Tag Archives: mistakes


The Right and Wrong Reasons to Change Your Risk Tolerance

Our clients sometimes ask us how often they should change their risk tolerance score. The answer is: Not often. You won’t be surprised to find that the question comes up most frequently when the markets are either up big or down big. Human nature leads us to want to increase our risk tolerance when we experience an up market and decrease our risk tolerance in down markets. Like most everything in investing, what feels right seldom is. There are a few good reasons to change your risk tolerance but there are also bad reasons that you should learn to recognize and avoid. Good Reasons: Significant Financial Changes There are several significant events that can change your risk tolerance: A major […]

Invest Despite Volatility

Many facets of investing are counterintuitive. Investment strategies that feel right seldom are. A classic example of this is how to deal with market volatility. During a recent investment seminar I gave to Dropbox employees, I asked the audience which type of market they would prefer to invest in periodically each year if they didn’t intend to withdraw their money until 10 years from now. I showed them the three charts below and asked them to vote.           You probably won’t be surprised to learn that Behavior Chart A  was the vote’s biggest winner while Behavior Chart C  garnered the fewest votes. However, you may be surprised to discover that Behavior Chart C  actually displays the best […]

The Two Types of Job Offers

In the past we have written numerous posts to help you evaluate specific job offers, but recently we realized we neglected a critical piece of information. There are two distinct job-offer approaches companies take; each can provide you some real insight into how they operate. Some companies believe in starting with a low offer to see if you will negotiate, while others offer fair market value and usually are not willing to negotiate. There isn’t a correct answer but you do need to recognize which type of company you’re dealing with and decide which type of company you want to work for. The Low-Ball Approach Unfortunately, a common characteristic of very successful entrepreneurs is they are often very cheap when […]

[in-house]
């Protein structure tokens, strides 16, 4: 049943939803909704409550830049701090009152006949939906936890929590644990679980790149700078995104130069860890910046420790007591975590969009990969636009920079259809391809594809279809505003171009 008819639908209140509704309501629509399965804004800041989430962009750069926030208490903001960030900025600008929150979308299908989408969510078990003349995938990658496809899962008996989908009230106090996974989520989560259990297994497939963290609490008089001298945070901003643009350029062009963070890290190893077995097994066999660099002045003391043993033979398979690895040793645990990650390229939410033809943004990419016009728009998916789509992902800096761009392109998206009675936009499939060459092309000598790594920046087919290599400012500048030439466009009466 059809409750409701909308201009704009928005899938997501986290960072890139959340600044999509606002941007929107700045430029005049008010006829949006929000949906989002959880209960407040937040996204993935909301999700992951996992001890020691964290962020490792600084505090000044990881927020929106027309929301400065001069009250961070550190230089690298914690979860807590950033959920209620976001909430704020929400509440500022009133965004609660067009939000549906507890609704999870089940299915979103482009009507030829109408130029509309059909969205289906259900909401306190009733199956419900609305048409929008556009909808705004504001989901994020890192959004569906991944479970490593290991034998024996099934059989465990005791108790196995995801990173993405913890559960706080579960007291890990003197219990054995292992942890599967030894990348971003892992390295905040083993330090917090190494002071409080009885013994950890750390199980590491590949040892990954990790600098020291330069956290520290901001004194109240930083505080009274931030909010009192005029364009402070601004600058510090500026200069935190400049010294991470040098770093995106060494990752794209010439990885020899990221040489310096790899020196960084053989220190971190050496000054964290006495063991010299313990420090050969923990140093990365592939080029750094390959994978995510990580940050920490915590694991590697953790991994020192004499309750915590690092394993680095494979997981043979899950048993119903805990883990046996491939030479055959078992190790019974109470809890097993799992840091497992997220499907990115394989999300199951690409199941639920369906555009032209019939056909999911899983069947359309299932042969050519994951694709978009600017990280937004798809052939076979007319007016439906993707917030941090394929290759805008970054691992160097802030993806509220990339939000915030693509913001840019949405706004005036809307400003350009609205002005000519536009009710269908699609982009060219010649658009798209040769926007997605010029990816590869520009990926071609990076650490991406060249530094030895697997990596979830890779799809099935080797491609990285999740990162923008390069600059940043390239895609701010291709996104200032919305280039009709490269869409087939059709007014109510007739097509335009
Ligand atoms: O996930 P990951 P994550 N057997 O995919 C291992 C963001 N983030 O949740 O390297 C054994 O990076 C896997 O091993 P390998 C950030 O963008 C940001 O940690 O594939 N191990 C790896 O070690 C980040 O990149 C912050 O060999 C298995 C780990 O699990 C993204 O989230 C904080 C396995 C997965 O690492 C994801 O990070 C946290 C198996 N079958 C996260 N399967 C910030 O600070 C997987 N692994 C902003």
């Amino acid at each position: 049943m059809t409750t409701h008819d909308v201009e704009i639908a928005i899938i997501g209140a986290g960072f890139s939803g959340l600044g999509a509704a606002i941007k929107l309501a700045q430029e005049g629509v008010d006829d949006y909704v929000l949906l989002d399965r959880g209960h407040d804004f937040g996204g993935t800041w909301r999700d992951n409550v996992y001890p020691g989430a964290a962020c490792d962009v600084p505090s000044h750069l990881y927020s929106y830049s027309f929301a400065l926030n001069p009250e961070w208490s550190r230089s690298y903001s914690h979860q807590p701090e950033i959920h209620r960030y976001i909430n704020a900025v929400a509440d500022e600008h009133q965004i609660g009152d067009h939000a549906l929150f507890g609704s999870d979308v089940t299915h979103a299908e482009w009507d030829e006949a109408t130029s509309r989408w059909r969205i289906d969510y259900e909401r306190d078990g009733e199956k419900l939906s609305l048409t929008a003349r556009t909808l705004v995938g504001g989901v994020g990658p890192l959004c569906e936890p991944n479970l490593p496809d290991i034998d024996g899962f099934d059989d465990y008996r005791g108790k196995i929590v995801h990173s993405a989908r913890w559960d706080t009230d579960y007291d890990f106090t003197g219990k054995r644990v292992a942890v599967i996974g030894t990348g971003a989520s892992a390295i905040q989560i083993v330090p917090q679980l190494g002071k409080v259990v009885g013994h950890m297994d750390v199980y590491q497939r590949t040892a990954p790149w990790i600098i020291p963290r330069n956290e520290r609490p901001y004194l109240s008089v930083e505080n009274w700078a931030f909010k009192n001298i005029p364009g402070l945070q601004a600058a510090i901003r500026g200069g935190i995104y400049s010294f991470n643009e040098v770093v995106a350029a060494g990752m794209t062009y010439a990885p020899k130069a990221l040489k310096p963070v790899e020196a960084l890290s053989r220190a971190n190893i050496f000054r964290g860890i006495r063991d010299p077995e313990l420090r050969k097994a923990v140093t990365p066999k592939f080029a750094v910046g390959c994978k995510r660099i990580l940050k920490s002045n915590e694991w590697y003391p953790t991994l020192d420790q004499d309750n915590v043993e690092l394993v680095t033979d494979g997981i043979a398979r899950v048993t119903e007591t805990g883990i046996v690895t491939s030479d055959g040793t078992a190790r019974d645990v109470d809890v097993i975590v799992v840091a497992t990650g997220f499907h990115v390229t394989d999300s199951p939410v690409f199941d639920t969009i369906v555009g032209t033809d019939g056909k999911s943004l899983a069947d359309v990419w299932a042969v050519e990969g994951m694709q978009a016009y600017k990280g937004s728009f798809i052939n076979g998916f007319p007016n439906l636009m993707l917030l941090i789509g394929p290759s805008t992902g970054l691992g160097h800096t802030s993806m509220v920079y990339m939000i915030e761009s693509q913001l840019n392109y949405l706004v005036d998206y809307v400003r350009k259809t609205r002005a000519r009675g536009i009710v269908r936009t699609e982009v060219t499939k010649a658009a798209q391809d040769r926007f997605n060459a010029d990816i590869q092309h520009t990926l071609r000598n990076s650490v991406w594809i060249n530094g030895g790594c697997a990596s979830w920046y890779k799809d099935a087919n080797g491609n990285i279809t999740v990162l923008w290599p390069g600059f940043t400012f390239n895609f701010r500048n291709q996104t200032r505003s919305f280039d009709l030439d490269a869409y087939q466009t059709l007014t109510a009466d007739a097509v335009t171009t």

How To Sell Your Single-Stock Position Tax-Efficiently

We recently launched the Single-Stock Diversification Service — an easy way to transition from large holdings of a single stock (perhaps that of your current or ex-employer) to a Wealthfront diversified portfolio. One of the problems we aimed to solve with the Single-Stock Diversification Service is tax-optimization. We knew that many of our Single-Stock Diversification Service clients would have multiple types and lots of employee stock that they would want to diversify. It becomes difficult to know which shares to sell first to get the best after-tax outcome when some of your shares come from restricted stock units (RSUs) and others from exercised stock options. To make matters more confusing, many of the shares have vested at different times and […]

Improving Tax Results for Your Stock Option or Restricted Stock Grant, Part 3

Wrapping It All Up: Tax Strategies In this third and final part to our series on the taxation of stock options and restricted stock units (RSUs), we’ll outline some strategies you can use to achieve better tax consequences. While the list below is definitely not comprehensive, it does cover some impactful strategies. Remember that — based on the various types of taxes described in Part 1 of this series — through good tax planning, you may be able to achieve a 19.6% improvement in your federal taxation rate. This improvement represents the difference between the federal ordinary income tax at 39.6% and the long-term capital gains rate at 20%. Early-Stage ISO Exercise and Hold While this may seem like it […]

Improving Tax Results for Your Stock Option or Restricted Stock Grant, Part 2